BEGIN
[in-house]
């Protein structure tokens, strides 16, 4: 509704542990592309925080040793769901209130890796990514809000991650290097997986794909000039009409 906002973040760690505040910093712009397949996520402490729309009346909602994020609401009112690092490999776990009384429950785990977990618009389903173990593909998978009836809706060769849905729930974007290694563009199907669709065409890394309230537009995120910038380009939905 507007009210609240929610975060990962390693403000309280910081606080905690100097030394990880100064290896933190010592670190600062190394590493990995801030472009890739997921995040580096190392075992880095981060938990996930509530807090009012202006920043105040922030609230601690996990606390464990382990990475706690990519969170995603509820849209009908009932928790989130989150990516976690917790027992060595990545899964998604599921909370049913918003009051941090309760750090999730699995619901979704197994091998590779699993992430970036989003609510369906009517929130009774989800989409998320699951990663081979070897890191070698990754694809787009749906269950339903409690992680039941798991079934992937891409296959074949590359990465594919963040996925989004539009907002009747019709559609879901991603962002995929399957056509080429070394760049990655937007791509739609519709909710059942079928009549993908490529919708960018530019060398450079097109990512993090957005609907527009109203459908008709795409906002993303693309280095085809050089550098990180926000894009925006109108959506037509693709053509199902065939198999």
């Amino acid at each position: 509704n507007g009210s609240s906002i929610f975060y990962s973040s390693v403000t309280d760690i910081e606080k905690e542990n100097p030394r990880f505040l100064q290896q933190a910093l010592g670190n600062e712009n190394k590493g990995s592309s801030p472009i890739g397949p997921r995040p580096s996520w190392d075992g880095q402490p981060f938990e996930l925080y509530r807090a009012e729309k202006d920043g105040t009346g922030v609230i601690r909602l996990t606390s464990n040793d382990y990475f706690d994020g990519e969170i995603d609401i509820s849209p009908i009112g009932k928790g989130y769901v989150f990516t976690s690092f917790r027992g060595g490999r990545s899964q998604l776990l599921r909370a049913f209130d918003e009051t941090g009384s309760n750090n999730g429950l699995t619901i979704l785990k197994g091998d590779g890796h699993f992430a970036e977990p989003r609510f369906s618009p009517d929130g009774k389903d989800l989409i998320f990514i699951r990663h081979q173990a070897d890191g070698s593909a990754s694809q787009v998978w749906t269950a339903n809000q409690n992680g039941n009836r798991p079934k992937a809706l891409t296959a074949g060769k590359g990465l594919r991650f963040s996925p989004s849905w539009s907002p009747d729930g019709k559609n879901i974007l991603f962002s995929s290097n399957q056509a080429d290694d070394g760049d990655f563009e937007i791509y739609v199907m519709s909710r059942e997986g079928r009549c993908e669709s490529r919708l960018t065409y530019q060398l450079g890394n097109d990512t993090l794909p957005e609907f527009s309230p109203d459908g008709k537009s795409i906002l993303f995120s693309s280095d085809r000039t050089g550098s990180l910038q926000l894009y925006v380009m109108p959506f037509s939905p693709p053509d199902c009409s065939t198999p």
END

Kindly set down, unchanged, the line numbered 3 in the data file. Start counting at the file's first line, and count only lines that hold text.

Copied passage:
């Amino acid at each position: 509704n507007g009210s609240s906002i929610f975060y990962s973040s390693v403000t309280d760690i910081e606080k905690e542990n100097p030394r990880f505040l100064q290896q933190a910093l010592g670190n600062e712009n190394k590493g990995s592309s801030p472009i890739g397949p997921r995040p580096s996520w190392d075992g880095q402490p981060f938990e996930l925080y509530r807090a009012e729309k202006d920043g105040t009346g922030v609230i601690r909602l996990t606390s464990n040793d382990y990475f706690d994020g990519e969170i995603d609401i509820s849209p009908i009112g009932k928790g989130y769901v989150f990516t976690s690092f917790r027992g060595g490999r990545s899964q998604l776990l599921r909370a049913f209130d918003e009051t941090g009384s309760n750090n999730g429950l699995t619901i979704l785990k197994g091998d590779g890796h699993f992430a970036e977990p989003r609510f369906s618009p009517d929130g009774k389903d989800l989409i998320f990514i699951r990663h081979q173990a070897d890191g070698s593909a990754s694809q787009v998978w749906t269950a339903n809000q409690n992680g039941n009836r798991p079934k992937a809706l891409t296959a074949g060769k590359g990465l594919r991650f963040s996925p989004s849905w539009s907002p009747d729930g019709k559609n879901i974007l991603f962002s995929s290097n399957q056509a080429d290694d070394g760049d990655f563009e937007i791509y739609v199907m519709s909710r059942e997986g079928r009549c993908e669709s490529r919708l960018t065409y530019q060398l450079g890394n097109d990512t993090l794909p957005e609907f527009s309230p109203d459908g008709k537009s795409i906002l993303f995120s693309s280095d085809r000039t050089g550098s990180l910038q926000l894009y925006v380009m109108p959506f037509s939905p693709p053509d199902c009409s065939t198999p």